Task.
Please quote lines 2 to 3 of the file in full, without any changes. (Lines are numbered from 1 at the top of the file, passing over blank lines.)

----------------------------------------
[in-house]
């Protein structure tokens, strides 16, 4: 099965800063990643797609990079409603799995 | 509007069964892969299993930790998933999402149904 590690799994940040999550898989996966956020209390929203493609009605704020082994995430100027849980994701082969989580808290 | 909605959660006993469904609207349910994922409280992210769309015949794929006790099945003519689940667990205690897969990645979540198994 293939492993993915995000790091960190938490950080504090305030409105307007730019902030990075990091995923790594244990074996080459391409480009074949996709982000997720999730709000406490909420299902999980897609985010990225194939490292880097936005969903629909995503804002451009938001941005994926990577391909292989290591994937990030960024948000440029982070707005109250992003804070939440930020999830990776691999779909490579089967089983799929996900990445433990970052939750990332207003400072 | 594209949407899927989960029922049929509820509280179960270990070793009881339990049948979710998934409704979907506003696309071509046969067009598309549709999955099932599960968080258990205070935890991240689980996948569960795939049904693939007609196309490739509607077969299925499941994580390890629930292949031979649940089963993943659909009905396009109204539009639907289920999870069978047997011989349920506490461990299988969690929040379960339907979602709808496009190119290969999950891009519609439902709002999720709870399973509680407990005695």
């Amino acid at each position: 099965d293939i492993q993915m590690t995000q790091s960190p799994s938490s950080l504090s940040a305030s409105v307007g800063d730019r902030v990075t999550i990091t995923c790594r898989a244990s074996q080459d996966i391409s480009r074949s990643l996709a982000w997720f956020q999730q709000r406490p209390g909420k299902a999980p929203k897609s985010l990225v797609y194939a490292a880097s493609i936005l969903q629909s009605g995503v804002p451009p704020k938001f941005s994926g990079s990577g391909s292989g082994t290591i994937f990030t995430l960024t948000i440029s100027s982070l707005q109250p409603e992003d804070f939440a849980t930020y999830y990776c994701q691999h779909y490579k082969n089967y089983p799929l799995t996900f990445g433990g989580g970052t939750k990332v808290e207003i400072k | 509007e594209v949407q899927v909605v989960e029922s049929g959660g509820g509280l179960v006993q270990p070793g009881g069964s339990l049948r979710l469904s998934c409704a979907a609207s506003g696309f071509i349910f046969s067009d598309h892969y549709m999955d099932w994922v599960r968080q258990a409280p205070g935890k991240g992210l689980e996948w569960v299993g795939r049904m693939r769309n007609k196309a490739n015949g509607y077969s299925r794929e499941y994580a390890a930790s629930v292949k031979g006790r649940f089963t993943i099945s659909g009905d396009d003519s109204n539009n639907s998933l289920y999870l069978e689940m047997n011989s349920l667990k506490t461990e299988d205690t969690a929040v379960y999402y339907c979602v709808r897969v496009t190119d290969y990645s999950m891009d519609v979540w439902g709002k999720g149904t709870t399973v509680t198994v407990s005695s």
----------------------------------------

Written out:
């Protein structure tokens, strides 16, 4: 099965800063990643797609990079409603799995 | 509007069964892969299993930790998933999402149904 590690799994940040999550898989996966956020209390929203493609009605704020082994995430100027849980994701082969989580808290 | 909605959660006993469904609207349910994922409280992210769309015949794929006790099945003519689940667990205690897969990645979540198994 293939492993993915995000790091960190938490950080504090305030409105307007730019902030990075990091995923790594244990074996080459391409480009074949996709982000997720999730709000406490909420299902999980897609985010990225194939490292880097936005969903629909995503804002451009938001941005994926990577391909292989290591994937990030960024948000440029982070707005109250992003804070939440930020999830990776691999779909490579089967089983799929996900990445433990970052939750990332207003400072 | 594209949407899927989960029922049929509820509280179960270990070793009881339990049948979710998934409704979907506003696309071509046969067009598309549709999955099932599960968080258990205070935890991240689980996948569960795939049904693939007609196309490739509607077969299925499941994580390890629930292949031979649940089963993943659909009905396009109204539009639907289920999870069978047997011989349920506490461990299988969690929040379960339907979602709808496009190119290969999950891009519609439902709002999720709870399973509680407990005695």
């Amino acid at each position: 099965d293939i492993q993915m590690t995000q790091s960190p799994s938490s950080l504090s940040a305030s409105v307007g800063d730019r902030v990075t999550i990091t995923c790594r898989a244990s074996q080459d996966i391409s480009r074949s990643l996709a982000w997720f956020q999730q709000r406490p209390g909420k299902a999980p929203k897609s985010l990225v797609y194939a490292a880097s493609i936005l969903q629909s009605g995503v804002p451009p704020k938001f941005s994926g990079s990577g391909s292989g082994t290591i994937f990030t995430l960024t948000i440029s100027s982070l707005q109250p409603e992003d804070f939440a849980t930020y999830y990776c994701q691999h779909y490579k082969n089967y089983p799929l799995t996900f990445g433990g989580g970052t939750k990332v808290e207003i400072k | 509007e594209v949407q899927v909605v989960e029922s049929g959660g509820g509280l179960v006993q270990p070793g009881g069964s339990l049948r979710l469904s998934c409704a979907a609207s506003g696309f071509i349910f046969s067009d598309h892969y549709m999955d099932w994922v599960r968080q258990a409280p205070g935890k991240g992210l689980e996948w569960v299993g795939r049904m693939r769309n007609k196309a490739n015949g509607y077969s299925r794929e499941y994580a390890a930790s629930v292949k031979g006790r649940f089963t993943i099945s659909g009905d396009d003519s109204n539009n639907s998933l289920y999870l069978e689940m047997n011989s349920l667990k506490t461990e299988d205690t969690a929040v379960y999402y339907c979602v709808r897969v496009t190119d290969y990645s999950m891009d519609v979540w439902g709002k999720g149904t709870t399973v509680t198994v407990s005695s």